- Other Title
- In the bush: Barrow Creek Way
- Place where the work was made
- circa 1996
- Media category
- Materials used
- synthetic polymer paint on flexi panel
- 244.3 x 30.0 cm board
- Signature & date
Signed l.l., brown synthetic polymer paint "Billy BENN". Not dated.
- Mollie Gowing Acquisition fund for Contemporary Aboriginal art 2002
- Not on display
- Accession number
- © Billy Benn Perrurle. Licensed by Copyright Agency
- Artist information
Billy Benn Perrurle
Works in the collection
The ancient ranges that traverse the and landscape of Central Australia, east of Mparntwe (Alice Springs), are the home of the Alyawarr and Eastern Arrernte people. This is the land Billy Benn (Perrurle) paints, his birthplace and father's country. It was here he learned the traditional art of his people from his father, and 'cousin sisters' Ally and Gladdy Kemerre. After moving to Mparntwe, he began moonlighting as an artist while employed as a gardener, metalworker and woodworker. Until recently, Benn's paintings existed in obscurity, bolted to the walls of a workshop.
Benn's paintings remain true to their origins, created on salvaged timber and, early on, were often embellished with generous coatings of estapol. Awareness of Benn's work grew when 'In the bush Barrow Creek way', c.1996, appeared in 'Desert Mob 2001', one of the annual expositions of regional Indigenous art held at the local Araluen Arts Centre in Mparntwe. Widely regarded as his most spectacular work, it is likely this painting was inspired by Benn's fond memories of droving with his cousins from his father's country Arrkngenangkerre (Mount Swann) to Barrow Creek.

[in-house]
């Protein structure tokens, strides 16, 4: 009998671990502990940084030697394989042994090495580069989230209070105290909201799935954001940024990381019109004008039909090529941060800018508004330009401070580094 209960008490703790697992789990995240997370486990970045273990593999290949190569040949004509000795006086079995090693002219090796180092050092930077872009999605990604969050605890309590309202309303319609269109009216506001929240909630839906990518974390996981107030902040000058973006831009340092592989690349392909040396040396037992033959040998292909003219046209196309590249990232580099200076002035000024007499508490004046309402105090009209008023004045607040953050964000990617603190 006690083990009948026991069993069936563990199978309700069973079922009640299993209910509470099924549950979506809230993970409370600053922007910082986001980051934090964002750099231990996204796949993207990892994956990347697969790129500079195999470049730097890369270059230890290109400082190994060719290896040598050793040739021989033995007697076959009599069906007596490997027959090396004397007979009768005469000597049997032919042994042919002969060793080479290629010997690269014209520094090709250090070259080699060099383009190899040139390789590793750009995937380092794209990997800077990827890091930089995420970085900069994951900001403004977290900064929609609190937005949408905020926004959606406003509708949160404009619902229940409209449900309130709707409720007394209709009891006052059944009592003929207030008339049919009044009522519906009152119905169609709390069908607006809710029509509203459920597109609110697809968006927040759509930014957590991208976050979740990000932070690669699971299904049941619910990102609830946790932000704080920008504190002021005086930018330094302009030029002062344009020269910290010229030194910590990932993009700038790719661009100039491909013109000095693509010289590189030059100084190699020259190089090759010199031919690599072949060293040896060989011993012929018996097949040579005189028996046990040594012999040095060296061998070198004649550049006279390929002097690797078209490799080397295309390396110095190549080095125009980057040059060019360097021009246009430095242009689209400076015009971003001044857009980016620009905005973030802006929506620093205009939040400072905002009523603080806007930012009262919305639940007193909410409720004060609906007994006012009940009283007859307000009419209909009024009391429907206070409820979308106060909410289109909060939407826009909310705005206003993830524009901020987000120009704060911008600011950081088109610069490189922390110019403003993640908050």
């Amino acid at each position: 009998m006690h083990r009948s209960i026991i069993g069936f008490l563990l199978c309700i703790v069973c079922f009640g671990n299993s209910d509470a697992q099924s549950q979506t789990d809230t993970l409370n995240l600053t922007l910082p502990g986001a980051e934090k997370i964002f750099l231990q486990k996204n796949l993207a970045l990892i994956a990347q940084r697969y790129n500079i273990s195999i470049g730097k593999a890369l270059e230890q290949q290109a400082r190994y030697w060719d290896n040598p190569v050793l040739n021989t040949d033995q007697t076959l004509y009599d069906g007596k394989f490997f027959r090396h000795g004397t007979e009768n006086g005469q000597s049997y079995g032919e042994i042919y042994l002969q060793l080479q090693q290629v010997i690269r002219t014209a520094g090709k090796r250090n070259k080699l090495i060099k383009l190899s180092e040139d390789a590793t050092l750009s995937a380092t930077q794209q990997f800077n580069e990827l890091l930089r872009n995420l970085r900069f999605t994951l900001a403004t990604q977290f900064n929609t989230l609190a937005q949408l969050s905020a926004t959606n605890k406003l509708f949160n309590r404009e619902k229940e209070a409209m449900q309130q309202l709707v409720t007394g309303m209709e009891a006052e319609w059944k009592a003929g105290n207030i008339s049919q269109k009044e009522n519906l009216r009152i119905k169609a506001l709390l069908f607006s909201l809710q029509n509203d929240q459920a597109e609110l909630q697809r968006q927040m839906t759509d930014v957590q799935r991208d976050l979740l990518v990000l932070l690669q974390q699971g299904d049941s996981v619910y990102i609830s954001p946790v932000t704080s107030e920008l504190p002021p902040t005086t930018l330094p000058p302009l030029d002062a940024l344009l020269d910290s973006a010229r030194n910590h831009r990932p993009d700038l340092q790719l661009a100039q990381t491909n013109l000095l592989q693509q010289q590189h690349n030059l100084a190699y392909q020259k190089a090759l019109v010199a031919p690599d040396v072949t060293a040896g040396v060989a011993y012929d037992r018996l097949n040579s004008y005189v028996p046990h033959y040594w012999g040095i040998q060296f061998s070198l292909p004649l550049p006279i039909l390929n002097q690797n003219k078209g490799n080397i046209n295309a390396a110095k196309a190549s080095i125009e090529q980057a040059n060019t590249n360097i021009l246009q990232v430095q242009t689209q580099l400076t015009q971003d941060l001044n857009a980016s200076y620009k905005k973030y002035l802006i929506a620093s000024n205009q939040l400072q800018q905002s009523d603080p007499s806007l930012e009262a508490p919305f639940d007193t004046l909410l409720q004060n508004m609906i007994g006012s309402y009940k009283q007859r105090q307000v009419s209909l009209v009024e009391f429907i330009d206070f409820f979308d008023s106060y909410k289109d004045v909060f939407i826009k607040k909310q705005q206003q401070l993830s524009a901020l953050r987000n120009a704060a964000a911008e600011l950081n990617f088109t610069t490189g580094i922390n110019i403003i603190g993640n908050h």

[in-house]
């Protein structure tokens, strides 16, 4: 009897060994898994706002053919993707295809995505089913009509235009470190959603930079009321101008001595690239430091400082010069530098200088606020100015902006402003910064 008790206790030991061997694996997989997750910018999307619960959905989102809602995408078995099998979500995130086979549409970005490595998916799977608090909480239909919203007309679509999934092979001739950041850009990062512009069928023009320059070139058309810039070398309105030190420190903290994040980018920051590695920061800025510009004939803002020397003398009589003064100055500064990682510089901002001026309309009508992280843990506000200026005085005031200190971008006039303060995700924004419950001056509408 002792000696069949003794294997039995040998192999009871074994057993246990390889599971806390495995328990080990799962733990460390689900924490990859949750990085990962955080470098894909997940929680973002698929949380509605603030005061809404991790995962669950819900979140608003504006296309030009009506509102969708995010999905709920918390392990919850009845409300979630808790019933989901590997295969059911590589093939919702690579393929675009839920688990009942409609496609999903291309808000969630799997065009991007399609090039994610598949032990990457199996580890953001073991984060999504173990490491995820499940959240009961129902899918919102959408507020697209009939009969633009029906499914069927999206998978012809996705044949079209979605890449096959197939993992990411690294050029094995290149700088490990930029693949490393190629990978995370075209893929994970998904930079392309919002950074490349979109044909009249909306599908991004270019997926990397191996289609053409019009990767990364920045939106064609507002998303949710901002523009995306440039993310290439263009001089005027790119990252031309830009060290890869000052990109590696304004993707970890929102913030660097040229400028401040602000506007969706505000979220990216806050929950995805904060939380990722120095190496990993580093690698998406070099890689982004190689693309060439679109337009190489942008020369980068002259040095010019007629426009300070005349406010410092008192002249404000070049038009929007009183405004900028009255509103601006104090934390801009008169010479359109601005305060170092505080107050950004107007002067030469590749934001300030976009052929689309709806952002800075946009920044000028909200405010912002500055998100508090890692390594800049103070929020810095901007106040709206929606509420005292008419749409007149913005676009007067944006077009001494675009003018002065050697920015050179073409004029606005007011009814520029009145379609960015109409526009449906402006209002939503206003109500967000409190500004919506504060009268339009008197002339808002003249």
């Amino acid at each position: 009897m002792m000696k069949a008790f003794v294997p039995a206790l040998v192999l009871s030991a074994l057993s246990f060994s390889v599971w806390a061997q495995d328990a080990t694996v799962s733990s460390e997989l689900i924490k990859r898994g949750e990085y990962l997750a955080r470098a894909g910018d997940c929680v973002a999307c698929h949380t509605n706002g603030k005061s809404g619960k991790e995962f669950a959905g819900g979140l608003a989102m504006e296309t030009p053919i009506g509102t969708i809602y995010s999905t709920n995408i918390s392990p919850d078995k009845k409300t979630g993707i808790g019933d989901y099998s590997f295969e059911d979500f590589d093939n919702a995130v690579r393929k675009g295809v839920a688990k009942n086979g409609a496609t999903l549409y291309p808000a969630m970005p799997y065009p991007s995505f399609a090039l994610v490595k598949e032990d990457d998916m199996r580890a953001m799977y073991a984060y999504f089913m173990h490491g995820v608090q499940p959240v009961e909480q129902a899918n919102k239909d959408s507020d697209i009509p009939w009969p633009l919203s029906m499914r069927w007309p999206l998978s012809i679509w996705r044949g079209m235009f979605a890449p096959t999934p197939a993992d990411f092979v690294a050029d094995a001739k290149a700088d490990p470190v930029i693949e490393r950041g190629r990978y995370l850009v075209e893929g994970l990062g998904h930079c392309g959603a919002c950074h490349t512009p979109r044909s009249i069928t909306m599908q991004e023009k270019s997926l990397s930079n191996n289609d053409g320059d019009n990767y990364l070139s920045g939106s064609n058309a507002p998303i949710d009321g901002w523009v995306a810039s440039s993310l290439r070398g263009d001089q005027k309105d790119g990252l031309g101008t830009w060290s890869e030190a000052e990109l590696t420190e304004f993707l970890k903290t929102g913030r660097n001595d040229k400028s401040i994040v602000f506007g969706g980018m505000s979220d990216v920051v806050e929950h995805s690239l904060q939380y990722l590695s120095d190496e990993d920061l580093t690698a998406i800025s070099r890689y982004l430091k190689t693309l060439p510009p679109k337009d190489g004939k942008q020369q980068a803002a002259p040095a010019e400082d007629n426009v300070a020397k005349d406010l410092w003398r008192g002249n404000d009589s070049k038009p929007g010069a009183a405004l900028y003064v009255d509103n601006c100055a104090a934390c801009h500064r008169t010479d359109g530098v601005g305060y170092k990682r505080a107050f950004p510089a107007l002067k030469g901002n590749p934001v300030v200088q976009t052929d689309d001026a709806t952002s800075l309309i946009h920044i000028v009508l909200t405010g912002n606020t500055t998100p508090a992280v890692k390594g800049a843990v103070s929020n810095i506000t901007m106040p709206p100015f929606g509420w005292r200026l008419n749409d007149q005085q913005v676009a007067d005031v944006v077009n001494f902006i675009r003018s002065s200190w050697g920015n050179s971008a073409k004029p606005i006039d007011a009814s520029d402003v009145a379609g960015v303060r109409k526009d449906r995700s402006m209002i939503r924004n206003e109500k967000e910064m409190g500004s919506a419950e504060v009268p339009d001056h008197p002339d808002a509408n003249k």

Benn's tenacity inspired the establishment of Mwerre Anthurre – Bindi Centa Arts, a cooperative of artists working with a disability, and the fostering of the talents of his colleagues, including Aileen Oliver and Seth Namatjira. As a collective, the Bindi artists navigate the stylistic vernaculars of the two art movements for which Central Australian Aboriginal art is renowned: the representative watercolour landscapes of the Hermannsburg school and the interpretative symbolism of Western Desert painting. Whereas the Western Aranda artists, whose members include Albert Namatjira, create clearly defined topographical paintings saturated with the vibrant colours of the desert, Benn's expressionist landscapes are often rendered in swirling dusty hues as if emerging from a primordial dawn. Calligraphic brushstrokes suggest the bluffs and deep crevasses punctuating the ridges of this country, fringed by stands of gum trees that line wide sandy riverbeds, bleached the colour of bone. Accents of topaz and turquoise, like the intermittent flashes of brilliant birds, evoke the dramatic effects of the play of light over a vast desert panorama.
Benn's paintings are permeated by a touch of melancholy that reflects the loss of many of his family in the hard days of frontier life, yet Benn is sustained by his nostalgia for his country and driven to keep pursuing his dream of painting every hill in his country, and one day returning home.
Hetti Perkins in 'Tradition today: Indigenous art in Australia', Art Gallery of New South Wales, Sydney, 2004
© Art Gallery of New South Wales
Where the work was made
Referenced in 2 publications